Sandra Oh on Why We Need TV Shows to Reflect Diverse Audiences
As a child, actor Sandra Oh scoured episodes of MASH—a 1970s comedy series set in an army hospital in South Korea—hoping to find characters who looked like her.
Seeing Asian actors represented on television “gave me a sense of place and confidence,” Oh said during a panel discussion in Los Angeles.
“The pain that we feel when we’re not included, we don’t see ourselves—it’s a very specific pain. It’s so present for me, and I’ve done a lot. I’ve been very, very blessed,” said Oh, who is best known for her decade-long tenure on Grey’s Anatomy.
On Wednesday, the Center for Asian American Media partnered with NBC Universal for a panel discussion about Asian Americans’ representation in media. Along with Oh, the panel included filmmaker Grace Lee (American Revolutionary); producer Rashad Raisani (Shades of Blue); MSNBC anchor Robert Lui; NBC executive vice president and chief diversity officer Craig Robinson; and Karen Horne, senior vice president of programming talent development and inclusion at NBC Universal. The discussion focused on ways to diversify representation across film, television, and broadcast news.
More than half of the roughly 400 films, television series, and streaming series tabulated by the University of Southern California did not feature a single speaking Asian character, according to the 2016 edition of the university’s report. Only 1 percent of lead roles in films go to Asian actors, and white actors continue to portray Asian characters, such as Emma Stone’s portrayal of a part-Chinese fighter pilot in Aloha.
Recently, Asian characters found in comic books have been reimagined as white for their big-screen debuts, including the Tibetan monk turned Celtic mystic (portrayed by Tilda Swinton) in Marvel Studio’s Doctor Strange, or Japanese manga series’ Ghost in the Shell leading lady Major Motoko Kusanagi, dubbed Major in the upcoming Hollywood film and played by Scarlett Johansson.
Often the case for casting a white actor or hiring a white writer is that there isn’t a nonwhite person with the star power or a comparable résumé to fill the spot. By heading up NBC’s development program, Horne is working to make that argument obsolete.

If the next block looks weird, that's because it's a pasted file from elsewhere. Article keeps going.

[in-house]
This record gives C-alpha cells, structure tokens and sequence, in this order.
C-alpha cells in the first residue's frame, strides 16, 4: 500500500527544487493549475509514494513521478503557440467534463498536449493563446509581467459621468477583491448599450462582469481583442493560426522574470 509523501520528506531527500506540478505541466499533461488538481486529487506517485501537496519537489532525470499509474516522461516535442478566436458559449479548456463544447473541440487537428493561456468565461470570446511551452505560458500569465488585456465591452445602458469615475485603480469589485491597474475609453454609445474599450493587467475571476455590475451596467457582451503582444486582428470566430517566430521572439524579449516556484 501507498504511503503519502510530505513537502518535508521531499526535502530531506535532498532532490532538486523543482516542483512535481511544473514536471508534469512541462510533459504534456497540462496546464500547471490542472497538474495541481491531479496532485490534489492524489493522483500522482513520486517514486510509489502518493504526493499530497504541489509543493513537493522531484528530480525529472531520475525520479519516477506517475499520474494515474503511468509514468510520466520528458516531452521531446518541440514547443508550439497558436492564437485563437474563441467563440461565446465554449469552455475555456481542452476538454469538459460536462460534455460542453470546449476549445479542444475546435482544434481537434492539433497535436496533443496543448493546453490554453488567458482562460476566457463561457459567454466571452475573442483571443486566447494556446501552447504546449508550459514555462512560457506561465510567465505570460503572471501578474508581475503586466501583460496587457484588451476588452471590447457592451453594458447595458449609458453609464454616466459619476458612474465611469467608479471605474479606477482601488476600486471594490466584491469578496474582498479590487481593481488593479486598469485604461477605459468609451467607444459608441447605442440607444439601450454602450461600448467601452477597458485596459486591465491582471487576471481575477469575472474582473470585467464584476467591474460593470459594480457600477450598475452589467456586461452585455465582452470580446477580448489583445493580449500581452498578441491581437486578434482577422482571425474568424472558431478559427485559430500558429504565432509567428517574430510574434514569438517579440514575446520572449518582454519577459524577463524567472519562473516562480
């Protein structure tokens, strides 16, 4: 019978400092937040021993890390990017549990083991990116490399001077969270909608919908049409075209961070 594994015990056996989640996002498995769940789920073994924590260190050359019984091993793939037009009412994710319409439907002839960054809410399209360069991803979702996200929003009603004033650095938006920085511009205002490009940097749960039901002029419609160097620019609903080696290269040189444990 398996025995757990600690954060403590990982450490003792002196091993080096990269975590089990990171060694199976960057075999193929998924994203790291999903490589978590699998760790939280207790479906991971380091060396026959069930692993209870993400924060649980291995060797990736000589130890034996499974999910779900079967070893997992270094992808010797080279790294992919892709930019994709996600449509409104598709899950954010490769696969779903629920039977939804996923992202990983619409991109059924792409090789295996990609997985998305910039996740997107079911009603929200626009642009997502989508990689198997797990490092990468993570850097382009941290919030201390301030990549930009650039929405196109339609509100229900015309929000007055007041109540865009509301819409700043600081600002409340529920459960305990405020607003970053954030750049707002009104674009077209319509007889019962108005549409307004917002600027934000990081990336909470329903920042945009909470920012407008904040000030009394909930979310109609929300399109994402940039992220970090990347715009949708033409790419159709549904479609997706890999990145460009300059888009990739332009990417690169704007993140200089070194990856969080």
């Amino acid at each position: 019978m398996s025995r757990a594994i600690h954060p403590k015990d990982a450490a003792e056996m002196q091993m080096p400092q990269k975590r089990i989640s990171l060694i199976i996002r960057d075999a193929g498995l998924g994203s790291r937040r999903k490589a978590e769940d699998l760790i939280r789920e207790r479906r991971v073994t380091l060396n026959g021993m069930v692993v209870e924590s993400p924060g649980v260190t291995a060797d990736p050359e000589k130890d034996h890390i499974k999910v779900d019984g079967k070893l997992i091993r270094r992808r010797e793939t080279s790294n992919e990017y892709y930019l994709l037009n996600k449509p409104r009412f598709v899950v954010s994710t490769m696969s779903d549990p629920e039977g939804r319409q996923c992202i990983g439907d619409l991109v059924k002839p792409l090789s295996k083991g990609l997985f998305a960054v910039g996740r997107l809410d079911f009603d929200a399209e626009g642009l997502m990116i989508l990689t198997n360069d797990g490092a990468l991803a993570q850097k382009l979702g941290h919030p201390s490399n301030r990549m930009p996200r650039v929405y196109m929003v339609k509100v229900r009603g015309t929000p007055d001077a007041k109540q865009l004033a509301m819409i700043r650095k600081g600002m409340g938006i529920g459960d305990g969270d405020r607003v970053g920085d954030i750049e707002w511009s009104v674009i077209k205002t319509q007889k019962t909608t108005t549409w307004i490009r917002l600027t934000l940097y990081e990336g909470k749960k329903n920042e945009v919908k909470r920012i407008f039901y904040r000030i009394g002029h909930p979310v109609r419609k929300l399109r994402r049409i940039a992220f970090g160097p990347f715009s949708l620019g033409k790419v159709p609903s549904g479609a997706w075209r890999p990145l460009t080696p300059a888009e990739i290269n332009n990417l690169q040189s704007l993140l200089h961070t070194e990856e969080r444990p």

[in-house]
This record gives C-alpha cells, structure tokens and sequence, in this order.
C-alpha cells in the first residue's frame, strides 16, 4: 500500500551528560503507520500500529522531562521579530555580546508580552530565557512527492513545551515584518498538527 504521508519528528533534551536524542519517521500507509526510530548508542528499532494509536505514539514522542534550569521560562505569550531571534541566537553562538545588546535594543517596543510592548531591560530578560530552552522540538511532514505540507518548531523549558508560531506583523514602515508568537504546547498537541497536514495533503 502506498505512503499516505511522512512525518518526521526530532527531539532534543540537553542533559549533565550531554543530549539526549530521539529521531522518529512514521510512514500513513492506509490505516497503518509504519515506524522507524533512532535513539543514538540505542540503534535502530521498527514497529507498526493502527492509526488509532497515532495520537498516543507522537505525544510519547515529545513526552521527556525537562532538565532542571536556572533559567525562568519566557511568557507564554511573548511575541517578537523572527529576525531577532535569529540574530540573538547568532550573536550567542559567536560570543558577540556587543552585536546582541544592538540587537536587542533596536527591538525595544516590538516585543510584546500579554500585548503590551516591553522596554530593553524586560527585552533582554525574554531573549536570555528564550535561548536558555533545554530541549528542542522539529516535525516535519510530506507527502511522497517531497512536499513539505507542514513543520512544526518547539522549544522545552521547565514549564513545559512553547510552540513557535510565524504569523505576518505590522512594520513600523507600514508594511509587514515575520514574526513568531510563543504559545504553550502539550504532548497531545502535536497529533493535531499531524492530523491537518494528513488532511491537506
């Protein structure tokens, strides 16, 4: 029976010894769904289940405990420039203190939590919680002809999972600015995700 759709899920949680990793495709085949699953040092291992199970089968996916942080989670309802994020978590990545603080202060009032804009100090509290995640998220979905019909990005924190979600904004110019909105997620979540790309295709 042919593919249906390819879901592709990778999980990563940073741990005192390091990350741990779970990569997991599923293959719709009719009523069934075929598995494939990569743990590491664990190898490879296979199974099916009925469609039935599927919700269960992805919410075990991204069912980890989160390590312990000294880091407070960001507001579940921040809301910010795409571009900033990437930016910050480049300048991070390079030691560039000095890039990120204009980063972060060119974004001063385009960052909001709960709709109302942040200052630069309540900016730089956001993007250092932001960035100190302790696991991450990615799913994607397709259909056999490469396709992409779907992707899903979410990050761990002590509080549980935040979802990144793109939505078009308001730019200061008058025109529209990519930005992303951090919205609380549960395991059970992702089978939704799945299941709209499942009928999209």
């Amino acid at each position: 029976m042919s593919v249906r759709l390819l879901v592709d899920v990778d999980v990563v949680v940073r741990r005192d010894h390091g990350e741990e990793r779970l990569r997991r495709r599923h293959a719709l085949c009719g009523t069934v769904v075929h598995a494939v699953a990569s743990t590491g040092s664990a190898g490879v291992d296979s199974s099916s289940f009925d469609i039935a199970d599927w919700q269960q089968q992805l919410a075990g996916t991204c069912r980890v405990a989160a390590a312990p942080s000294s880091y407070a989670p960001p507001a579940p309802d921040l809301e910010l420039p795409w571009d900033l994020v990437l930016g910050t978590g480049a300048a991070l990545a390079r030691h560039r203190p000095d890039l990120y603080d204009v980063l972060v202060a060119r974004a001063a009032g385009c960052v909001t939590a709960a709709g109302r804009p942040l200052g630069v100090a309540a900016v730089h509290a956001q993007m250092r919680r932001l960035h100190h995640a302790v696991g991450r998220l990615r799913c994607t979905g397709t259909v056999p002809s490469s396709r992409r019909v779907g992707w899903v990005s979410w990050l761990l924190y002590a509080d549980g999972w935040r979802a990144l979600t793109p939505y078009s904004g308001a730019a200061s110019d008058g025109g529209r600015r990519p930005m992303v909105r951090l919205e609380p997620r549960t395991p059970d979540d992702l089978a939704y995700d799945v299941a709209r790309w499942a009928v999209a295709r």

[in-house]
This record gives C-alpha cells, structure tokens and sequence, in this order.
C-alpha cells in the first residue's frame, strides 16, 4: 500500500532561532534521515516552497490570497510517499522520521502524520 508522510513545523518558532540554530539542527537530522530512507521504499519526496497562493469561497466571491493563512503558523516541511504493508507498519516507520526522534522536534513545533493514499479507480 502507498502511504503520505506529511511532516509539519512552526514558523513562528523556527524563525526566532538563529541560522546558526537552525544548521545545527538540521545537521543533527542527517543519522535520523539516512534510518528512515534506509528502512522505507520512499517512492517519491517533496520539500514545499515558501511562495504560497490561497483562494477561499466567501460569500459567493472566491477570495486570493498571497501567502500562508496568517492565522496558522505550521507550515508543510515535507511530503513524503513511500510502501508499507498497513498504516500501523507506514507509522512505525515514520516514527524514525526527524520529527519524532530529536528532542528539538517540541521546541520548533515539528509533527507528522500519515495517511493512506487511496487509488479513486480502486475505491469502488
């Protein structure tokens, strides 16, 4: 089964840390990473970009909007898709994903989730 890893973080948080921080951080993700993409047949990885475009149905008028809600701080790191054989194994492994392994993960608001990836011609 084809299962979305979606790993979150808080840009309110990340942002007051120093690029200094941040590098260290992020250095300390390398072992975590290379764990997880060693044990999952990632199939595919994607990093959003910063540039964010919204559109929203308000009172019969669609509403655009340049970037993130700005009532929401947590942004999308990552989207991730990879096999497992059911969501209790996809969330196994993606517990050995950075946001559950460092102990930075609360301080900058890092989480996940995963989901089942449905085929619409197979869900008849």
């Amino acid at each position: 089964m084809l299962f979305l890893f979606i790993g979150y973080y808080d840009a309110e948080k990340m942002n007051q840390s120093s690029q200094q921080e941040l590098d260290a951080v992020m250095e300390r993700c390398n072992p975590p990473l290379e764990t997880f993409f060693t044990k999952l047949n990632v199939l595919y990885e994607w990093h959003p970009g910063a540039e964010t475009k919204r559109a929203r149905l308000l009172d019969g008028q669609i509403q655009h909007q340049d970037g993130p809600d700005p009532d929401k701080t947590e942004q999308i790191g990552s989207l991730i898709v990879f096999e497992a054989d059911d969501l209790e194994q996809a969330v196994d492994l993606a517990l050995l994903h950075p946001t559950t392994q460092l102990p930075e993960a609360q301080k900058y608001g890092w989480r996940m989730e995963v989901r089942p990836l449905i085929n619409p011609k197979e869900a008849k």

“First and foremost, we need to find people who are talented,” Horne said. “I’m going to do everything I can to help support [Asian Americans], to make them undeniably talented [so] that no one can dismiss them in a writers room, in front of a camera, or behind a camera.”
That approach worked for fellow panelist Raisani, who participated in the NBC development program “Writers on the Verge.” Raisani, who spent five years as a writer on USA’s Burn Notice and now works on police drama Shades of Blue, said the USA program gave him the fundamental skills to make him an asset on any writing team. During his first few years in the writers room, he tried to fit in with his peers, but he found that sharing his perspective as an Asian American Muslim from a small southern town was more valuable.
“One thing that we can give is an outsider’s experience in America, which is a very American story. America was founded by outsiders,” said Raisani, adding that diverse stories still have universal appeal, pointing to the success of series like Fresh off the Boat (ABC), Master of None (Netflix), and The Mindy Project (Hulu).
Network executives are beginning to see this too. Raisani said he’s been actively discouraged from pitching stories with white male protagonists. “[They] want a unique outsider’s experience—something people haven’t seen a thousand times,” he said. “America’s bored by the Waspy thing. They’ve seen that for years.”